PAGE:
Air Force regulations prohibit the use of the name of any unit that had been deactivated. Since the AVG, Flying Tigers were deactivated on July 4, 1942, the name Flying Tigers, by Air Force regulation, prevented any Air Force unit using this name.

These are the reason why we guard our name and record so vehemently. This small group set a record in military aviation that no outfit has ever come close to equaling, and undoubtedly never will.

Chennault was fully aware that it was the Flying Tigers that gave him the opportunity to prove his tactics, and said so in his biography. He knew it was because of the AVG's outstanding combat record that forced the military to reluctantly accept him as a force to be reckoned with, in the makeup of a fighter force in China. Due to world-wide publicity of his Flying Tigers, made it impossible for the military to ignore Chennault and the accomplishments of Flying Tigers which he commanded.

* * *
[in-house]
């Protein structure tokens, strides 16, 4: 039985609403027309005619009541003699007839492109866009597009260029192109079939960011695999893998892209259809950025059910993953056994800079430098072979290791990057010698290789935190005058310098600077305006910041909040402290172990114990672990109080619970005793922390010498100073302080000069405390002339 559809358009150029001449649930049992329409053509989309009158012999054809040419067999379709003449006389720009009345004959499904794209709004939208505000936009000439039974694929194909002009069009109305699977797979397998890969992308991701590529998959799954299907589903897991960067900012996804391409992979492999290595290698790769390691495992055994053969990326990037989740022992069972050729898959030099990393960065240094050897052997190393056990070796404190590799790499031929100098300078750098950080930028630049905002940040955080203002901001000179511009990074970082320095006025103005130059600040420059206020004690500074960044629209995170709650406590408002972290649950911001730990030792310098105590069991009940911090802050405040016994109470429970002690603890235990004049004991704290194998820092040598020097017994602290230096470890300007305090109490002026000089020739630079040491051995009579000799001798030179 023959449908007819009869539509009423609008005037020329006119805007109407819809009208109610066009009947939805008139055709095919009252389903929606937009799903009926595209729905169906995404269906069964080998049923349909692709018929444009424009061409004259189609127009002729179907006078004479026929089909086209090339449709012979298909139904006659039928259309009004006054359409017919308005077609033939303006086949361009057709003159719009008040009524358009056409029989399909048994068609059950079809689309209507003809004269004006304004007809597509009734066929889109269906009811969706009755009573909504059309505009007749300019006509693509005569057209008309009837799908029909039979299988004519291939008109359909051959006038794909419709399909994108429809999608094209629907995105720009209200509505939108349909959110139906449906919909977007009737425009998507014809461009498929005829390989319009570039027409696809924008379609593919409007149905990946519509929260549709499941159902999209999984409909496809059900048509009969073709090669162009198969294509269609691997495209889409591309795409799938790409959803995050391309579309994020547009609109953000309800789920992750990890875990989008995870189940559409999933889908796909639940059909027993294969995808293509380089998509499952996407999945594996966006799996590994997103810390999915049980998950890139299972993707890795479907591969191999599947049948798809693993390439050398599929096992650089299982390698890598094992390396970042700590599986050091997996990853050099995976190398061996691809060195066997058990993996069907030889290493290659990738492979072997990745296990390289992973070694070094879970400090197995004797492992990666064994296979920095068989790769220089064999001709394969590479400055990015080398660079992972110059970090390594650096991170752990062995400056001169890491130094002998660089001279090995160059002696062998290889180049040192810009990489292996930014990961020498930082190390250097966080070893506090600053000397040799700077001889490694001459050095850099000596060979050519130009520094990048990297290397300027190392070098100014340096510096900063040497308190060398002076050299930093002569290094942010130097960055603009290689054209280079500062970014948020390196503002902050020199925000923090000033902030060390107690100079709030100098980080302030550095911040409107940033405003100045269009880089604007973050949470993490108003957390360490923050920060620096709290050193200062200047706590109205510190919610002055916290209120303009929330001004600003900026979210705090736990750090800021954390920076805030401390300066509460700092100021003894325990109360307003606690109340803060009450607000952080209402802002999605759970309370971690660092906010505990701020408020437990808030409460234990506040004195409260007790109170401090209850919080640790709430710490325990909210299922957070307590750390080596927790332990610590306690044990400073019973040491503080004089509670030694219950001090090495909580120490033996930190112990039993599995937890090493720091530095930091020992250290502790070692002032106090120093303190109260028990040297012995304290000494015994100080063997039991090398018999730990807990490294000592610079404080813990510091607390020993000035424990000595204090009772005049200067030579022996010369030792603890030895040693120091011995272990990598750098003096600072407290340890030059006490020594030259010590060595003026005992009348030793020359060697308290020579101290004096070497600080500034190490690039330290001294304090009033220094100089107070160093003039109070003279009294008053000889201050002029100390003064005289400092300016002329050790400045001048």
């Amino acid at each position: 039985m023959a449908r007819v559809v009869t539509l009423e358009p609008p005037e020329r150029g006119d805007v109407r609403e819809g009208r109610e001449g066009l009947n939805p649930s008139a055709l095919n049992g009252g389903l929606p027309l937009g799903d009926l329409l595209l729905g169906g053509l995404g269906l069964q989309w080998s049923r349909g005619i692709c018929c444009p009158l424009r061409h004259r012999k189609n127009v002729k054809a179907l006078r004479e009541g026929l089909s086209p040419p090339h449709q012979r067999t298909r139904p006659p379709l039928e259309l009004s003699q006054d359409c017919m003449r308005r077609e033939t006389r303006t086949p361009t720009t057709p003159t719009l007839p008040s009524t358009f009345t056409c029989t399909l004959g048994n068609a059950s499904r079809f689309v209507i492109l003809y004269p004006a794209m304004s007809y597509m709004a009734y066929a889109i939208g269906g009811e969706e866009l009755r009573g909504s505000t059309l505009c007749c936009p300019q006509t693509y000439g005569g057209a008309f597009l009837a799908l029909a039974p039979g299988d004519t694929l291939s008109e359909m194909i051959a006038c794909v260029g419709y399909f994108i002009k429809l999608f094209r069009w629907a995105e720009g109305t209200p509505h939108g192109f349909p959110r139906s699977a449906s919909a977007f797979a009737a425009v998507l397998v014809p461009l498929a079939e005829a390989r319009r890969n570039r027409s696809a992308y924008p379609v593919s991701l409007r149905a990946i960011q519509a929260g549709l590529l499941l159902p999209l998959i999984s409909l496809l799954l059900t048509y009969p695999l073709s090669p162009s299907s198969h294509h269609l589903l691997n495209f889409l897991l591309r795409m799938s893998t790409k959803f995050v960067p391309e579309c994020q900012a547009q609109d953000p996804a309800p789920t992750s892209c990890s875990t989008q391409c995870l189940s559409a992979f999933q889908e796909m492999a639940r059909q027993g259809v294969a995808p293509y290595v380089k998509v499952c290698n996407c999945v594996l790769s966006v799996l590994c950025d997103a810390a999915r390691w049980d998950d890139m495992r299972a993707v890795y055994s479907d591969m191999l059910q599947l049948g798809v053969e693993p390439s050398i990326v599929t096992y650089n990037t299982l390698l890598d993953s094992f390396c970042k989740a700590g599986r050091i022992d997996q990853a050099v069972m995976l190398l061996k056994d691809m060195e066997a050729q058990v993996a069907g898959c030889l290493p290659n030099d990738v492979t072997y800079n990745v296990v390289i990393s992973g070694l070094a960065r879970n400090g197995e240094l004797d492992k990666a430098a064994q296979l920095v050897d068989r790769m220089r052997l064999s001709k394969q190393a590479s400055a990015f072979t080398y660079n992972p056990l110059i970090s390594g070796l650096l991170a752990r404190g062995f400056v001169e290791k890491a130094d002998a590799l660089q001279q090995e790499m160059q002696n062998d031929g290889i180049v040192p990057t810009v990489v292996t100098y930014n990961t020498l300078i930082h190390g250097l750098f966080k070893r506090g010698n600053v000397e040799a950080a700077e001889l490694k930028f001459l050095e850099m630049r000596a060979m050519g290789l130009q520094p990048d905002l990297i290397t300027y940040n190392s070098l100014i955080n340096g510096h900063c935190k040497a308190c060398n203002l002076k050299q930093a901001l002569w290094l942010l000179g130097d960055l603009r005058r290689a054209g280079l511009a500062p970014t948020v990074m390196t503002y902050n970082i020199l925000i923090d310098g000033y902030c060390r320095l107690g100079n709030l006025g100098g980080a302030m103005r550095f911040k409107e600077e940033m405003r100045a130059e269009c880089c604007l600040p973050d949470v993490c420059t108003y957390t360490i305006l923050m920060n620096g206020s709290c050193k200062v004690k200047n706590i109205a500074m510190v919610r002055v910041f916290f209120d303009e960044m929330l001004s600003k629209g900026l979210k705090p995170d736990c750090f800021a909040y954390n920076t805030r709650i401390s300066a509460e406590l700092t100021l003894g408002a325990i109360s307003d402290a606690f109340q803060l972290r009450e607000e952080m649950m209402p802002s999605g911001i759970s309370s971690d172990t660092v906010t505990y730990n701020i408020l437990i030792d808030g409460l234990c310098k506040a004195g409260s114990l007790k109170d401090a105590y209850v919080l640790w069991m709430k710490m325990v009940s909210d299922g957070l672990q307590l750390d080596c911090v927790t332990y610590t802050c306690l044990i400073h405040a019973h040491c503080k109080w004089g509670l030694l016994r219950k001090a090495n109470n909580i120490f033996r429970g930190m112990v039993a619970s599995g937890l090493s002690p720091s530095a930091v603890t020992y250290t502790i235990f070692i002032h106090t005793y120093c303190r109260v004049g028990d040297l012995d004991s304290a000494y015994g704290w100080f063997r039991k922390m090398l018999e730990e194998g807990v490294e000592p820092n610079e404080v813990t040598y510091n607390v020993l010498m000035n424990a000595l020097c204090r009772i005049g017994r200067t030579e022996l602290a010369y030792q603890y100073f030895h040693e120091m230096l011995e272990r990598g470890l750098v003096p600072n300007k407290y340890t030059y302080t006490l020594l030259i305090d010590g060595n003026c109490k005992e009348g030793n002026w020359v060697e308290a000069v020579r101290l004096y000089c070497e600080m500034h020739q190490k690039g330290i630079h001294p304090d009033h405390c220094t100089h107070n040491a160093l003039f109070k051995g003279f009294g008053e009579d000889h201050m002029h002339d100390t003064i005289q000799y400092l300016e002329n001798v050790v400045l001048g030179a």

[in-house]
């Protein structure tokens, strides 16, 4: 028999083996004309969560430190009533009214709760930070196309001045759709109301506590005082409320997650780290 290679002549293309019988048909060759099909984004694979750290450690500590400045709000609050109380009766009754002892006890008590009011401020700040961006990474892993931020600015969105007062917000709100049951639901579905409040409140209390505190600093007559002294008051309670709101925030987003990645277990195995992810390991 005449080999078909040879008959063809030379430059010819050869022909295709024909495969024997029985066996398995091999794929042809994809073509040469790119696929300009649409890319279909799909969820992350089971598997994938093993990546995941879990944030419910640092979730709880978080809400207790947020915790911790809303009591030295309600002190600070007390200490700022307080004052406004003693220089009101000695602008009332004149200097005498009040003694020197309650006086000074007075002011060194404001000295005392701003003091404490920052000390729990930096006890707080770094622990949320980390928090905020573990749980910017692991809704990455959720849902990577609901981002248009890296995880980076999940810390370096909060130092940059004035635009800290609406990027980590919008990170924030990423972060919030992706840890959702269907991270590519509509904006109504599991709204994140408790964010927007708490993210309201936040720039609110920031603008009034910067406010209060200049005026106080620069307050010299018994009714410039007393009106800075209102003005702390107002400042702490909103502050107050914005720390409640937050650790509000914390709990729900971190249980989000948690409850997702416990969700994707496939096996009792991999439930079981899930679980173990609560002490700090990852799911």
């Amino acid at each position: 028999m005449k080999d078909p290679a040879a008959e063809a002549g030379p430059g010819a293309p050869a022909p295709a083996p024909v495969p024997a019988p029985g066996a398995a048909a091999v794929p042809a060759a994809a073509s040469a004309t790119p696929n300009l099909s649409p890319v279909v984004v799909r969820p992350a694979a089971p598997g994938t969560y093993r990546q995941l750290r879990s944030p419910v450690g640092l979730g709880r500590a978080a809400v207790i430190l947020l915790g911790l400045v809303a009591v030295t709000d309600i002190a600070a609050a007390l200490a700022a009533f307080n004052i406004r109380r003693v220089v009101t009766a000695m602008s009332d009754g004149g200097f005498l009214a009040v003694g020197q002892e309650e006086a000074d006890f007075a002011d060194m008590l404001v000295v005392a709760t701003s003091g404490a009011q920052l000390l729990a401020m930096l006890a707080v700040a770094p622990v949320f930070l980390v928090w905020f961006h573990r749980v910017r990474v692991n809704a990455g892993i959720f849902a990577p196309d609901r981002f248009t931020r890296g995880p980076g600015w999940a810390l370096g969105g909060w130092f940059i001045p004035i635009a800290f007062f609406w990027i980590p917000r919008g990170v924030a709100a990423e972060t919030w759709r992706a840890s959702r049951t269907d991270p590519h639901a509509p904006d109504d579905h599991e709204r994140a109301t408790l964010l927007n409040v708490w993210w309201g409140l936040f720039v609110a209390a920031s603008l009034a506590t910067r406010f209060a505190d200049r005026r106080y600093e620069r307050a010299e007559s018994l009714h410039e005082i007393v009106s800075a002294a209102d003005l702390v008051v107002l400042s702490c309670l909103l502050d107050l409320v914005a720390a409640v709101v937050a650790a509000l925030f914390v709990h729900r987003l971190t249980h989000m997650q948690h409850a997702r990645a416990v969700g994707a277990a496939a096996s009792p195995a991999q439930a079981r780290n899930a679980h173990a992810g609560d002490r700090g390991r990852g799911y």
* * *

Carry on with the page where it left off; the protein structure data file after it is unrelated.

As great a tactician as Chennault was, it was highly unlikely that the Air Force would have even considered returning Chennault to active duty. Even so, with his leadership established, there was a great deal of opposition to Chennault's appointment as a General by many high ranking military. Without the AVG, Chennault would have never been made the Commanding General of the 14th Air Force, much less being recalled to active service. Chennault needed the Flying Tigers to prove his tactics. As a result of his knowledge of the Japanese military that was imparted to the AVG, and using the tactics learned from him they became famous. The 14th's record alone would never have made him world famous. I wonder, beside Chennault and LeMay, both controversial figures, how many other Air Force commanders can the average person name?